Loudspeaker components become part of the architectural landscape and require careful planning in order to clearly address the audience. “Ask yourself how often you want to drag a lift or scaffold into your church and start drilling holes in things to setup a new loudspeaker system,” Loufik said. “There are other components in the systems that are far more accessible and easily upgraded as needs dictate. Examples include mixing consoles, rack equipment, microphones, and periphery gear. So, even in tight economic times, it’s worth making sure that hard-to-install items are given added weight in the budget.”

When it comes to line arrays, for the HOW and audio market in general, everything old is new again, he said. “Early line array adopters seem to be rediscovering horn-loaded loudspeakers. Economic pressure on certain projects has accelerated this trend, but it just seems to be part of the changing tide of audio fashion.”

In the frenzy to provide the latest and greatest regardless of proper application, line arrays have become over-applied and horn-loaded loudspeakers became less popularized. “The paradigm shift has also required enormous effort in the industry to educate professionals and end users about the technology,” Loufik said.

Line arrays have received center stage attention in sales presentations, educational articles, seminars, and print media, he noted. “They’ve made a big splash and they are here to stay as they truly do solve certain problems very well, especially in HOW venues where the acoustics can be very challenging. Line sources excel at controlling their vertical dispersion pattern and, therefore, can generate very intelligible sound in highly reverberant acoustic spaces. For many HOW clients, this offers the opportunity to build an audio system that doesn’t rely on acoustic treatment to be successful. Unfortunately, most line sources use direct-radiating components that require enormous amplification power to operate at levels needed for a given venue. It’s audio by brute force. Many require sophisticated DSP in order to control their output appropriately—especially in steerable systems. All of this adds up monetarily very quickly.”

Loufik said system designers have quickly figured out that in many cases sufficient pattern control and perhaps more SPL can be achieved with well-designed horn-loaded loudspeakers that only require a fraction of line array’s amplification. “For example,” he said, “a compact three-way line source made by Community offers extremely high directivity control, but also needs over 3,600W to achieve full output (120dB, 1W/1m). Conversely, a similarly priced fully horn-loaded model that offers the most pattern control in its class requires only 200W, but can also achieve about 10dB more maximum output (130dB, 1W/1m). This translates into significant system savings.”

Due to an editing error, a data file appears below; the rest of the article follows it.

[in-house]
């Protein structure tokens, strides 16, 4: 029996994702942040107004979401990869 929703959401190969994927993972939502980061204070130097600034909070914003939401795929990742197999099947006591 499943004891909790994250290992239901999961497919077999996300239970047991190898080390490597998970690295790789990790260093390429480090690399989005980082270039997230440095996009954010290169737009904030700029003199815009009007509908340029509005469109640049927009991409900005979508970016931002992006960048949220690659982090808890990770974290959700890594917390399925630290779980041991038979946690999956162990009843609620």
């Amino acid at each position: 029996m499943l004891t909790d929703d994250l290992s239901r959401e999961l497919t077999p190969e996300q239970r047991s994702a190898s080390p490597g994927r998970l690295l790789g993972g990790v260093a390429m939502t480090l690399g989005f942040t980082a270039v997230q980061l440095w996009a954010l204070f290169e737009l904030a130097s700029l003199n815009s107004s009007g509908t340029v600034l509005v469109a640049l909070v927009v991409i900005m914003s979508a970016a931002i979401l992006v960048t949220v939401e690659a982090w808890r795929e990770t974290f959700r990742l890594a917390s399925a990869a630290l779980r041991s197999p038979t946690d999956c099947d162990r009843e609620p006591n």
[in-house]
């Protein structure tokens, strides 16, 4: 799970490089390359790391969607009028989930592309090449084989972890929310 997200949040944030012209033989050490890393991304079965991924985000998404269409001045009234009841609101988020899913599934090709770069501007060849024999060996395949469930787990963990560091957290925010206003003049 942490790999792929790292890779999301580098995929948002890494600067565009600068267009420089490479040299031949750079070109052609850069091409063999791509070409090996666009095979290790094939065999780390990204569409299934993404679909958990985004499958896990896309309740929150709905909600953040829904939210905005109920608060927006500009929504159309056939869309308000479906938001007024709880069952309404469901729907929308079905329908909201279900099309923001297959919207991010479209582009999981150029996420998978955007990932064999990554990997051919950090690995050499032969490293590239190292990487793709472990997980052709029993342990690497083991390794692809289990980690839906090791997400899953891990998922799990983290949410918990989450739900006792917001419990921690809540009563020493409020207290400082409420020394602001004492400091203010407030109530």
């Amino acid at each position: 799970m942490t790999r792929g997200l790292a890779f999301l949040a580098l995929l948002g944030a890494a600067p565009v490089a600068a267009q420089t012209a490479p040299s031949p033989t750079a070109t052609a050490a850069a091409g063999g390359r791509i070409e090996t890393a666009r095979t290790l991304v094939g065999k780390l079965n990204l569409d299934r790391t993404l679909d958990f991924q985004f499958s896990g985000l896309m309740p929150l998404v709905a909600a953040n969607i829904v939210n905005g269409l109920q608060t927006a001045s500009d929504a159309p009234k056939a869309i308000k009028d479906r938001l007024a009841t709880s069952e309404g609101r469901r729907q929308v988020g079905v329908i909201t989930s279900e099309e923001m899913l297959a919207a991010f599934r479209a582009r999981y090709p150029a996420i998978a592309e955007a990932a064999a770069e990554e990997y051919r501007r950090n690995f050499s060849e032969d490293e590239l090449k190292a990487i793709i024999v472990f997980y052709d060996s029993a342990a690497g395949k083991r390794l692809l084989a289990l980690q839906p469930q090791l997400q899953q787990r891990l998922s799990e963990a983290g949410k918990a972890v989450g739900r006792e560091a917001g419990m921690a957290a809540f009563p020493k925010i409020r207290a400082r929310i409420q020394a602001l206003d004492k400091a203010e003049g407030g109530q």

In a similar way, the VE trend has affected line sources where the more sophisticated, steerable systems exceed budget. In these cases, the steerable array was probably specified to generate a carefully controlled output pattern, Loufik said. “A line source might still be needed for the sake of providing high intelligibility. But, a mechanically aimed, externally powered array with a similar form-factor many times can be substituted and meet the same intelligibility marks. As an added benefit, this type of system locates the amp/DSP in a rack which makes servicing far more accessible. Some consultants have indicated they prefer this approach when possible because of the cost savings and the reduced complexity.”

Community ENTASYS column line-array systems and VLF212 subwoofers are installed at St. Elizabeth’s Church, Wilmington, DE.

Patience is a virtue that applies to the HOW market. “It helps to be patient with your client and to express your empathy for their financial situation,” he said. “Be prepared to turn on your creativity to provide a system that gets the job done even if it doesn’t meet the expectations to which you normally aspire. Solve problems within budget and with quality gear and the client will likely respect you and be more inclined to consult with you in the future. Be sure to clearly document the system proposal, especially if it has been downgraded in a VE process.”

At the same time, insist on following best practices, especially concerning safety. “Making compromises on a rigging design or wiring path may save on budget but can increase liability exposure,” Loufik said. “Regardless of economic climate, I always remind clients—particularly owners—that they are wisest to make the right equipment investments in the parts of the system that are the hardest to upgrade. Suspended loudspeakers, rigging/mounting systems, and wiring paths, etc., often require significant labor and support equipment in order to accomplish the installation properly and safely.”

When working with clients on a restrained budget, integrators need to be very careful not to recommend equipment changes that could not only be more technology than they can afford but also more than they can operate, Houck said. “I know of more than one church that has moved from digital mixers back to an analog solution because of operator issues. It’s costly to change horses mid-stream. The message for integrators is to know their client’s capabilities on a technical level. Churches have improved their tech capabilities dramatically over the past 10 years but most operators are still volunteers, and if they can’t operate the system you might be doing the client a disservice.”